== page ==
Some of my greatest times were speaking to young people. Once, the principal of a catholic high school asked me to speak to a group of ninth graders about international relations, but in a way that they could understand and relate to. I was at something of a loss until I noticed the sneakers a couple of the kids were wearing, and I went off on a long speech about how the components of those shoes come from all over the world, are put together by Vietnamese workers in a factory brought to Vietnam from China, under the supervision of Korean managers. On and on, etc. It became my ‘Sneaker Diplomacy’ lecture, which I was asked to deliver to even college students. I even once had to stand in for the Secretary of State, who had been asked to speak to a group in Houston, but couldn’t make it – so I was sent instead.
My wife and I drove through New Orleans on our way to Houston, a few weeks before Katrina, but we were in Houston for Hurricane Rita a few months later. It was her first hurricane. I decided we were better off staying in the city than getting out on the overcrowded roads. So, of course, I was designated the senior federal official in the city for emergency relief coordination. I had no communication, and couldn’t even get around, but orders are orders, so I used our hand phones to do my calling. I was so tired, I slept through Rita’s landfall, some sixty miles east of us. The trees around our apartment didn’t even lose any leaves.

It wasn’t a full year – just an academic year. We went in August and left, going back to DC, in June, but it was fun, fun, fun.

Courthouse News Service

Courthouse News Service

Saturday, June 15, 2013

New Mystery Now Available

When Elwood Tucker, a collector for mob boss Seamus O'Grady's loan sharking operation allows his sentiments to cut a customer a break, he's targeted for death. He goes to Al Pennyback for help. Al is reluctant until he learns that O'Grady exploits young girls for prostitution. He get's flaming mad, though, when O'Grady kidnaps his assistant, Heather in order to put pressure on him. Now, it's personal. Al teams up with retired CIA agent Carlton Raine and the war is on.

The newest Al Pennyback mystery, Kiss of Death, is now available in paperback.

For those who like e-Books, the Kindle version will be available in a few days. Stay tuned.

Friday, June 14, 2013


RICH MEYER: REVIEWS AND RAMBLINGS: Kneel Before Zon!: One of the new big things that a lot of the fear-mongers have focused up lately is the fact that Amazon, on their forums and in e-mails, ha...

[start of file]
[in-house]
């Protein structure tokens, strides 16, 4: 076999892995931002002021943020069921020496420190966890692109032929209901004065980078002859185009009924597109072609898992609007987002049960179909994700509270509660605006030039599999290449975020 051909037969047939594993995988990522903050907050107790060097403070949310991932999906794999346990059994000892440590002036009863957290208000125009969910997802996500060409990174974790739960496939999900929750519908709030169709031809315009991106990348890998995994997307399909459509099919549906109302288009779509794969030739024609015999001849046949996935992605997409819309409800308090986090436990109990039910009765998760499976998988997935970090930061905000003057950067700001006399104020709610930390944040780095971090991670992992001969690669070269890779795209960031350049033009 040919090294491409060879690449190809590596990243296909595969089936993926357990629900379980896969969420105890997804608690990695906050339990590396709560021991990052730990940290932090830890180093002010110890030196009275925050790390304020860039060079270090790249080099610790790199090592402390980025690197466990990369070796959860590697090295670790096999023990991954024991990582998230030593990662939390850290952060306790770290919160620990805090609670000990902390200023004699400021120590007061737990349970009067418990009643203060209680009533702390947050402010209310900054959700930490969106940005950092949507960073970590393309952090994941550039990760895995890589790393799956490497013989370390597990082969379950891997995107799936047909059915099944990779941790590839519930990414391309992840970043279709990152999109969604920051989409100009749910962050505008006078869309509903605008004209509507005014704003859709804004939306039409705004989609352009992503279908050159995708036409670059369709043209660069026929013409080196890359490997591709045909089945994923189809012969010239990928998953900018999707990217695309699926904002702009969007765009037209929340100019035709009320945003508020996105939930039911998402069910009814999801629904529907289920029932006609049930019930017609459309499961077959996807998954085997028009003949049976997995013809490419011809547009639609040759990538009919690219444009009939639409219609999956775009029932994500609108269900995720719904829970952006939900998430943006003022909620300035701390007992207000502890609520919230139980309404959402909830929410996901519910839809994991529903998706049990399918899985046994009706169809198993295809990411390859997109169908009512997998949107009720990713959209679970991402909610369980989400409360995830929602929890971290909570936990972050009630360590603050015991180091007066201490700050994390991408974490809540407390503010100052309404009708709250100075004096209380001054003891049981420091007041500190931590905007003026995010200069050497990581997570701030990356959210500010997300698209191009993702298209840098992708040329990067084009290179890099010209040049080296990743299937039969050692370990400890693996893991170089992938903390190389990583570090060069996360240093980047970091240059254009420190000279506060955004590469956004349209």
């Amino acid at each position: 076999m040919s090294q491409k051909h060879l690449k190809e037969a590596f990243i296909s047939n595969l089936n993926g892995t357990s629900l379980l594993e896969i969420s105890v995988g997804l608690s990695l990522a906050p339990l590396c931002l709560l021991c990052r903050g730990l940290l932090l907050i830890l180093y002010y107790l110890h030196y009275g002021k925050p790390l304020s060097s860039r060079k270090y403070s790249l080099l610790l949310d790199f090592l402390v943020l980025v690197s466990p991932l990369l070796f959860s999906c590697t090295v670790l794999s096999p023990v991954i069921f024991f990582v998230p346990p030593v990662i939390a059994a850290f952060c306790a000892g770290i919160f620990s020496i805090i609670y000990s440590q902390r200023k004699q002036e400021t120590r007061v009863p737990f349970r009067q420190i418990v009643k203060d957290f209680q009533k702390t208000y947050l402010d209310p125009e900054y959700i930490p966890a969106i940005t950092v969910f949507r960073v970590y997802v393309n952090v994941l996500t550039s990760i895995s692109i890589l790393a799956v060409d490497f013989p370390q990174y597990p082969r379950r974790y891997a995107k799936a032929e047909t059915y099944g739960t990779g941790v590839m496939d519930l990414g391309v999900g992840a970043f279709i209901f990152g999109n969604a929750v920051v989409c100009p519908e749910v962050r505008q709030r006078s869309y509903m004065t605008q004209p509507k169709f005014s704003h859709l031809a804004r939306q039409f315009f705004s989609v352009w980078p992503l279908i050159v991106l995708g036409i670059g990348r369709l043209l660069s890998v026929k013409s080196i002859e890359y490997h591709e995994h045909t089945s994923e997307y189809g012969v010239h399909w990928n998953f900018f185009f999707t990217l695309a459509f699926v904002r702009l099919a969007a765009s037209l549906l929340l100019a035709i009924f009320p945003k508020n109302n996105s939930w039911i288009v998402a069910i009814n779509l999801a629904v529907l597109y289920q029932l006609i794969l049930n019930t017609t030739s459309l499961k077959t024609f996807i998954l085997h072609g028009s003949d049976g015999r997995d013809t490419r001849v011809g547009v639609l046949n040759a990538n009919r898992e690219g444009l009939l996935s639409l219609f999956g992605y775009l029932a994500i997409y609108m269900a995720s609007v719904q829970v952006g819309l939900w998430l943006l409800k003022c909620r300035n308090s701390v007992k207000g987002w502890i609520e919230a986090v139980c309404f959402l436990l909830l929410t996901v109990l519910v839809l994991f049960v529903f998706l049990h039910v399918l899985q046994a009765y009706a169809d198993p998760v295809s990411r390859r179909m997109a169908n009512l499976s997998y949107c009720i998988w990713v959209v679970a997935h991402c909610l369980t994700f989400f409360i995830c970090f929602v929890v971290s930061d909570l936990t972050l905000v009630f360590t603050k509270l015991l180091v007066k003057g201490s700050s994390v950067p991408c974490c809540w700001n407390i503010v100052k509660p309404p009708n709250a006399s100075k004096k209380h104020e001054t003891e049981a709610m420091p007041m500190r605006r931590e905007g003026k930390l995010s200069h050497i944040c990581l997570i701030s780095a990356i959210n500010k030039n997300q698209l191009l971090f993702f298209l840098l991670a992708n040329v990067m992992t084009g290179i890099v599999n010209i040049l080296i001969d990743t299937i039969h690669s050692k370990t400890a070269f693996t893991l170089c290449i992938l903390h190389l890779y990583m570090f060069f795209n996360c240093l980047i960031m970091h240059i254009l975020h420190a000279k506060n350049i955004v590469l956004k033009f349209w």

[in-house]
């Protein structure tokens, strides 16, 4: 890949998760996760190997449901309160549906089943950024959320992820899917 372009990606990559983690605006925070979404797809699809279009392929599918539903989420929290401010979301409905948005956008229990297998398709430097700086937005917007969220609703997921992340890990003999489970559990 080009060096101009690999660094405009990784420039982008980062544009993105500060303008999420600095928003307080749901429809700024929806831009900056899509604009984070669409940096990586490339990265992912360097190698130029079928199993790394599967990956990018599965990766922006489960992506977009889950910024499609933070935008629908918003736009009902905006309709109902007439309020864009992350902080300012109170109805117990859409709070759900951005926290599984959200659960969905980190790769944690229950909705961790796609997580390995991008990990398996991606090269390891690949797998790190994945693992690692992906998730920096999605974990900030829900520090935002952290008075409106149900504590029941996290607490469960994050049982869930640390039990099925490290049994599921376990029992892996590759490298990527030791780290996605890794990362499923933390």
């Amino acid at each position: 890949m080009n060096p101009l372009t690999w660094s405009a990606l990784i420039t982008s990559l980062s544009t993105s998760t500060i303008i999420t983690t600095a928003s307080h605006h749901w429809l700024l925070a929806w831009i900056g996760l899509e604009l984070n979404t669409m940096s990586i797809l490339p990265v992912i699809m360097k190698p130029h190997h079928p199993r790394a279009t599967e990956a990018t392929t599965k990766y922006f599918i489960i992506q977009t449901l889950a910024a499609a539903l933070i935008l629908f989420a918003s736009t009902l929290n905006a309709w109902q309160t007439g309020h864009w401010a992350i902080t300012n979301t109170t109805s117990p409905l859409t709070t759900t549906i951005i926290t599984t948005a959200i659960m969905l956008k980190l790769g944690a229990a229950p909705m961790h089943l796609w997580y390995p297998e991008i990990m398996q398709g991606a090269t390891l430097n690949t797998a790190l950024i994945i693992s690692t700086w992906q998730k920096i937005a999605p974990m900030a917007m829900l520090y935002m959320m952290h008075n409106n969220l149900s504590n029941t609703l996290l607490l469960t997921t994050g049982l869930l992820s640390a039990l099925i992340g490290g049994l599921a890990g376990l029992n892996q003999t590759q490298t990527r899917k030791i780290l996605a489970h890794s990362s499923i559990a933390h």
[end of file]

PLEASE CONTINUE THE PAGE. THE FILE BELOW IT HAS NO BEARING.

Get "The White Dragons" Free for Your Kindle!

Now that the hot weather is here, it's time for a new free e-Book that's also HOT! Get The White Dragons, a novel of international intrigue, free for Kindle, June 17 - 20!

I'm an Artist, Not an Artisan

Paint Example
Paint Example (Photo credit: Wikipedia)
Paint since 1978
Paint since 1978 (Photo credit: dogwelder)
Supply (economics)
Supply (economics) (Photo credits:
I have a neighbor who likes to comment wryly from time to time about the fact that, unlike most of the other men in my suburban neighborhood, I'm never seen tinkering around the yard or garage, building or repairing things, spot painting siding, or any of the other myriad DIY projects the suburban male seems addicted to. My wife gardens and spot paints, and now and then even washes the car when she gets to it before I take it to the car wash.

Now, there's a reason for this that my neighbor doesn't understand. First, I worked for the US government for decades, and most of my jobs required extensive travel. After completing a long plane flight, the last thing I wanted to do was mow the lawn. I finally got the wife to agree to hiring a lawn service. I do trim the hedges, walk the dog, rake leaves in autumn, and take out the trash and recycling. When my wife spot paints, I hold the ladder for her. That's our division of labor, worked out over many years because of my travel schedule - and, even though I'm retired now, my speaking engagements and consulting has me traveling almost as much as before, and I'm in to full time writing, which takes a lot of time. It was also worked out, though, because of our personalities.